It all started with an ASU baseball game. I was sitting in the grass, near the bullpen, on the third base side, and the players were stretching. I started watching this college girl in front of me, sitting on a blanket by herself. She was staring at one of the players, and he kept looking at her. It was all just very flirtatious, but there was something so precious about it. It sparked this idea of these two characters, and I pulled out my ticket stub and scribbled it full of notes. I had the character names and basic story outlined and stuffed in my purse by the ceremonial first pitch. I knew it would be three books by the time I got my cast of characters down. Ty's character was so rich, and I needed to explore him more. And then Paige was so different from the other two girls, and that just felt like it needed to be shown as well. When I realized what I had in this series, I got super excited!

Your characters face some heavy issues – autism (How We Deal With Gravity), post-traumatic stress (This Is Falling), MS and disability (You And Everything After).  What was it like getting inside their minds to write their stories?

I like to pull at the threads of things that sometimes slip by unnoticed. Writing the autism story was deeply personal and important to me, and it was a story I had been wanting to pen for quite some time. I have a fairly deep understanding of autism given my experience with it through family and friends as well as my volunteer work with an organization here in Arizona. For me, getting inside the heads of Gravity's characters was both an honor and a risk--something I wanted to get exactly right. 

I drew from my reporting experience a great deal in writing This Is Falling. I've covered scenes similar, eerily similar, to the one that played out in Falling, and in many ways, Falling let me tell a side of that story I don't think gets shown often--the lingering effects and how a tragedy like the one in the book touches so many lives.

Getting inside the minds of Ty and Cass was my biggest challenge yet. I wanted to tell their stories right, honorably and accurately. I was extremely blessed to have guidance
from two close friends affected by MS and paralysis, and I took their advice on every single note they made. I was intimidated by Ty and Cass, and I think that's a good thing. It kept them honest.

How much of your personal experiences factor in to your writing?

I think my personal experience is always woven into the fabric of my stories in some way, though probably with far less drama. I have an ongoing promise with myself to write feelings accurately, even when it might be uncomfortable. I like to make people react as they would in real life, and sometimes, that means admitting how I may react or how someone has treated me at one point in my life. It's all part of falling in love, feeling new feelings, growing up. I think if I didn't tap into my personal experiences I'd be missing out on some of the ingredients for realism.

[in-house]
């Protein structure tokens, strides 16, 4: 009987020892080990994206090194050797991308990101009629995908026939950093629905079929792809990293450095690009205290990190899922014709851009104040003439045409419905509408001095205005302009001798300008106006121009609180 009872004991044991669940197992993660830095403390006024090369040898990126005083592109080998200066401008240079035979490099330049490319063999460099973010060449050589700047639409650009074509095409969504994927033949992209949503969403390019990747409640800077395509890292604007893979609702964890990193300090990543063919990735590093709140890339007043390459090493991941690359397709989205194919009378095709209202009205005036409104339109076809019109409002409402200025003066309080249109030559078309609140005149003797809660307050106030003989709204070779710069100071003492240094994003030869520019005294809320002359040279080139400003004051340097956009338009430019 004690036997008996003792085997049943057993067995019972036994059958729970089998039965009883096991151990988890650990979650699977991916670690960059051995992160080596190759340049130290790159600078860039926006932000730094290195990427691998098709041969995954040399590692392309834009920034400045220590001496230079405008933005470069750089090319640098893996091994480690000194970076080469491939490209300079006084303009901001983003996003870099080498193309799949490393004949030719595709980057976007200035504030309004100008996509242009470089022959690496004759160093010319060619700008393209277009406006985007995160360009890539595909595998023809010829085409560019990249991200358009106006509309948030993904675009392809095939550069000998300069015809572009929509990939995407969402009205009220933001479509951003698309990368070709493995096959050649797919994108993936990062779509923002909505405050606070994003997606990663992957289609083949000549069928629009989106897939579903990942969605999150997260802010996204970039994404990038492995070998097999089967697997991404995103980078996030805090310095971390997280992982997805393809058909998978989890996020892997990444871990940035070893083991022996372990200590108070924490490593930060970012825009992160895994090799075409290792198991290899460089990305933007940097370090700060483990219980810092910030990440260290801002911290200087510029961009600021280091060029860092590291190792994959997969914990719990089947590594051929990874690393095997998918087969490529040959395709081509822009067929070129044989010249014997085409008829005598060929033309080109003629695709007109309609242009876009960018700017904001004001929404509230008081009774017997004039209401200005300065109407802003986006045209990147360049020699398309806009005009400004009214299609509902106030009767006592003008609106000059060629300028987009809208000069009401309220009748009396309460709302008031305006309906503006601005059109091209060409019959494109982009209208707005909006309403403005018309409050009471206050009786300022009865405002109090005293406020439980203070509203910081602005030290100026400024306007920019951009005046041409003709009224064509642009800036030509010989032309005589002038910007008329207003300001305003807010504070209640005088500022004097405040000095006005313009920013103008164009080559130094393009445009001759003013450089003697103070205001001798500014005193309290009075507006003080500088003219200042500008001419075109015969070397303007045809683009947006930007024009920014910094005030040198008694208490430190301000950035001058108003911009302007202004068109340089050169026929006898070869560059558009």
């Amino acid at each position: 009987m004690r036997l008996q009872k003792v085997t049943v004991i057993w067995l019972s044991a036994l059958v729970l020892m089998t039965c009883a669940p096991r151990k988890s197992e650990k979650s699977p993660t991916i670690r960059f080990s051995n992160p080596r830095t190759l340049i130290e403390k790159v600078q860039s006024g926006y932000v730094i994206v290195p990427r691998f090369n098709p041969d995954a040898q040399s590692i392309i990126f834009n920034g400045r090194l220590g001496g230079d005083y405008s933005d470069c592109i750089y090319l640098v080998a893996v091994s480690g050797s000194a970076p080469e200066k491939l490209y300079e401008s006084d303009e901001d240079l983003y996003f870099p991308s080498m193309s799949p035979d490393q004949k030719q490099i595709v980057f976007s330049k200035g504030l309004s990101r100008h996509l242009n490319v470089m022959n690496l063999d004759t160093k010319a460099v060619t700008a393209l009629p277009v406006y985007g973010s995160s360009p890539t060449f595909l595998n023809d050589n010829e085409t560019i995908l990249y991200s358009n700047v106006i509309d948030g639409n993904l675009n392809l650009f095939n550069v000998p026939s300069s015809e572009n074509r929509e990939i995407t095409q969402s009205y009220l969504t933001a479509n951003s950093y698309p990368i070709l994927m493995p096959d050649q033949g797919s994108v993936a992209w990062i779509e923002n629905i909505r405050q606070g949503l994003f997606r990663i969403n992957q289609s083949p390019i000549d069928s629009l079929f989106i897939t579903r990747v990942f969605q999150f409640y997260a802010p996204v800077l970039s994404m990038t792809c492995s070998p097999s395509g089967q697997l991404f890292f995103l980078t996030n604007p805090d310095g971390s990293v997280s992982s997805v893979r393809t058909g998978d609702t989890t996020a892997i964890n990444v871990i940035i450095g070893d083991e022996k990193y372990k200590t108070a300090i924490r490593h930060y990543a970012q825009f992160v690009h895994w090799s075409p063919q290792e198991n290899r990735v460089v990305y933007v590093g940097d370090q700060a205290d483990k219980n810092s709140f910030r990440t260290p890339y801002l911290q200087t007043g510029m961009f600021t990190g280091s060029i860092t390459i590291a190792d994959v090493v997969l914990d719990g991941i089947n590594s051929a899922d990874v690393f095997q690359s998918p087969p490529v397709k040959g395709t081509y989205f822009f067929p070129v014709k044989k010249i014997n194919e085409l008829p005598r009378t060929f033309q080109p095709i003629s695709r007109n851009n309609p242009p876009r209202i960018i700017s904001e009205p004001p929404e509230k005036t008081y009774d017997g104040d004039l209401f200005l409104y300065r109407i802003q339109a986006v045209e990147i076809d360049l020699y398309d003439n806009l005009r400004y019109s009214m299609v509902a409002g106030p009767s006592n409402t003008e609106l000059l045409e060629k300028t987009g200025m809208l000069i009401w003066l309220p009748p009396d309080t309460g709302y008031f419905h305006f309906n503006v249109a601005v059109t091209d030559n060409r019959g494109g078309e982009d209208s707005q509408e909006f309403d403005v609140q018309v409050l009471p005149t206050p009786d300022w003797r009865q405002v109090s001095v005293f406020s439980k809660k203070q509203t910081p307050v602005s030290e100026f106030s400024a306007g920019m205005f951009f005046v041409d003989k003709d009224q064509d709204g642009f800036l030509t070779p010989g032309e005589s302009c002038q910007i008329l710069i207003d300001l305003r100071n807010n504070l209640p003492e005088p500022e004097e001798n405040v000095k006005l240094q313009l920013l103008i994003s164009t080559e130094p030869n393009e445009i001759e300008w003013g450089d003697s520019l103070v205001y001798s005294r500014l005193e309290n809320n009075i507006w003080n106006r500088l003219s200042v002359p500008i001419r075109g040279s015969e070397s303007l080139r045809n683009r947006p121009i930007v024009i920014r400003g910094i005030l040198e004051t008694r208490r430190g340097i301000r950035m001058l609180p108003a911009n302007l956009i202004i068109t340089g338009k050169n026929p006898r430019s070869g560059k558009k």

In You and Everything After, Ty mentions how superstitions and rituals are important in sports. Do you have any rituals or routines that help you write?

I do! I have a lot of go-to music; The National tends to play often. I also have a very nerdy outlining method that would probably look like organized chaos to anyone else (alright, maybe organized isn't an entirely accurate term). I also get in a serious groove when I'm about six or seven chapters from the end, and I will have power nights--all in a row--where I sit in bed, laptop in front of me, husband hiding under covers trying to drown out typing, while I literally am so obsessed with seeing where the story goes that I forgo sleep. I even know how it's going to end! It's all crazy.

Now for a bit of fun… the BiblioJunkies motto is “books, boys, pie”.  So …

What was your favourite book in school?

I have to answer this three ways: Junior High, the book "Forever" by Judy Blume. High School: "Gatsby." And in college: "Friday Night Lights."

If you could cast Nate and Ty Preeter, who would they be? 

It's funny, I tend to agree with a lot of readers on this one, and I like the idea of Liam Hemsworth in both roles. Would that be weird?

Finally, can you attribute a dessert to each of the following characters: Rowe, Nate, Cass, Ty? What’s your favourite dessert?

Rowe is a chocolate chip cookie, sweet and all-american, but in need of milk.

Nate (while also the milk) is a s'mores! Oh my god is he so a s'mores!

Cass is a lemon torte, sweet and sour, and sort of ready to fight.

Ty is fudge. Pushy, decadent, rich, filling, taunting and impossible to resist!

My ultimate dessert is the perfect slice of wedding cake. It's my favorite food in the world. Moist white cake, multiple layers of butter cream, a hint of raspberry or lemon or both, and the width of a tire. And now I want a piece!

Wow! I love that that one tiny observation at the baseball game led to these two phenomenal stories in the Falling series! Thank you Ginger for taking the time to answer my questions. And congratulations once again on You and Everything After! Check the links below to learn more about Ginger and her books.

Connect with Ginger:

Website    I    Facebook    I    Twitter    I    Goodreads

Buy links:

This Is Falling    Amazon    I    Barnes & Noble    I    Kobo       

You and Everything After    Amazon    I    Barnes & Noble    I    Kobo        

How We Deal With Gravity    Amazon   I    Barnes & Noble    I    Kobo